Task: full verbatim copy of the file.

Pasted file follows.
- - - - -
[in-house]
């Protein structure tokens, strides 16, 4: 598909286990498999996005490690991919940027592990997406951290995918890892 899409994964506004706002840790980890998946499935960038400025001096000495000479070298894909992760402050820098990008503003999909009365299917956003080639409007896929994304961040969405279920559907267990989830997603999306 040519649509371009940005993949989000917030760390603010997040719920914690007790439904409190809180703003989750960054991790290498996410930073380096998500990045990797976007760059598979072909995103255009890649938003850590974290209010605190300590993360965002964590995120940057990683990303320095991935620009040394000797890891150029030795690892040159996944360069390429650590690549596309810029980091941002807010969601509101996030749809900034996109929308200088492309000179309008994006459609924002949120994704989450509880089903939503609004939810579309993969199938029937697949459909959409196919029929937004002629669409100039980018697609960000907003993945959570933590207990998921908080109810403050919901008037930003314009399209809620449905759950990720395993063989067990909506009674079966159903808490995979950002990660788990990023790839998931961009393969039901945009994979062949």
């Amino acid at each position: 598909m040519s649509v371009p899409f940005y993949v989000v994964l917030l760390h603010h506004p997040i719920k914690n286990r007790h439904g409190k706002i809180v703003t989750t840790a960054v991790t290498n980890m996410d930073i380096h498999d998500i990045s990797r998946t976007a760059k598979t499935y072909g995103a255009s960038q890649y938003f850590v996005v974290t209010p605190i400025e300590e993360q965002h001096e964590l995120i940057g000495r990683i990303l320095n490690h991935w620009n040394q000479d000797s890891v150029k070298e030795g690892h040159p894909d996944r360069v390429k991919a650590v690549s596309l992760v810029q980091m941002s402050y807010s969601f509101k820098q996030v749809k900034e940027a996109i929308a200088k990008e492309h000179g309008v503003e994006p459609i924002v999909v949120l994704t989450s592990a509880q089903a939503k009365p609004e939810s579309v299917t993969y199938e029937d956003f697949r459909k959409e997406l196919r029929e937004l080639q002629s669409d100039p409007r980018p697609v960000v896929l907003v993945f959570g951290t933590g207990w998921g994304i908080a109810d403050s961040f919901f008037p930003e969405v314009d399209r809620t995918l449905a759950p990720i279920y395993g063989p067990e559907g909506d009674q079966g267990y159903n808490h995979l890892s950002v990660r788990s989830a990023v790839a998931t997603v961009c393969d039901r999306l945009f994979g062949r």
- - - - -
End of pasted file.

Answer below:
[in-house]
């Protein structure tokens, strides 16, 4: 598909286990498999996005490690991919940027592990997406951290995918890892 899409994964506004706002840790980890998946499935960038400025001096000495000479070298894909992760402050820098990008503003999909009365299917956003080639409007896929994304961040969405279920559907267990989830997603999306 040519649509371009940005993949989000917030760390603010997040719920914690007790439904409190809180703003989750960054991790290498996410930073380096998500990045990797976007760059598979072909995103255009890649938003850590974290209010605190300590993360965002964590995120940057990683990303320095991935620009040394000797890891150029030795690892040159996944360069390429650590690549596309810029980091941002807010969601509101996030749809900034996109929308200088492309000179309008994006459609924002949120994704989450509880089903939503609004939810579309993969199938029937697949459909959409196919029929937004002629669409100039980018697609960000907003993945959570933590207990998921908080109810403050919901008037930003314009399209809620449905759950990720395993063989067990909506009674079966159903808490995979950002990660788990990023790839998931961009393969039901945009994979062949």
């Amino acid at each position: 598909m040519s649509v371009p899409f940005y993949v989000v994964l917030l760390h603010h506004p997040i719920k914690n286990r007790h439904g409190k706002i809180v703003t989750t840790a960054v991790t290498n980890m996410d930073i380096h498999d998500i990045s990797r998946t976007a760059k598979t499935y072909g995103a255009s960038q890649y938003f850590v996005v974290t209010p605190i400025e300590e993360q965002h001096e964590l995120i940057g000495r990683i990303l320095n490690h991935w620009n040394q000479d000797s890891v150029k070298e030795g690892h040159p894909d996944r360069v390429k991919a650590v690549s596309l992760v810029q980091m941002s402050y807010s969601f509101k820098q996030v749809k900034e940027a996109i929308a200088k990008e492309h000179g309008v503003e994006p459609i924002v999909v949120l994704t989450s592990a509880q089903a939503k009365p609004e939810s579309v299917t993969y199938e029937d956003f697949r459909k959409e997406l196919r029929e937004l080639q002629s669409d100039p409007r980018p697609v960000v896929l907003v993945f959570g951290t933590g207990w998921g994304i908080a109810d403050s961040f919901f008037p930003e969405v314009d399209r809620t995918l449905a759950p990720i279920y395993g063989p067990e559907g909506d009674q079966g267990y159903n808490h995979l890892s950002v990660r788990s989830a990023v790839a998931t997603v961009c393969d039901r999306l945009f994979g062949r």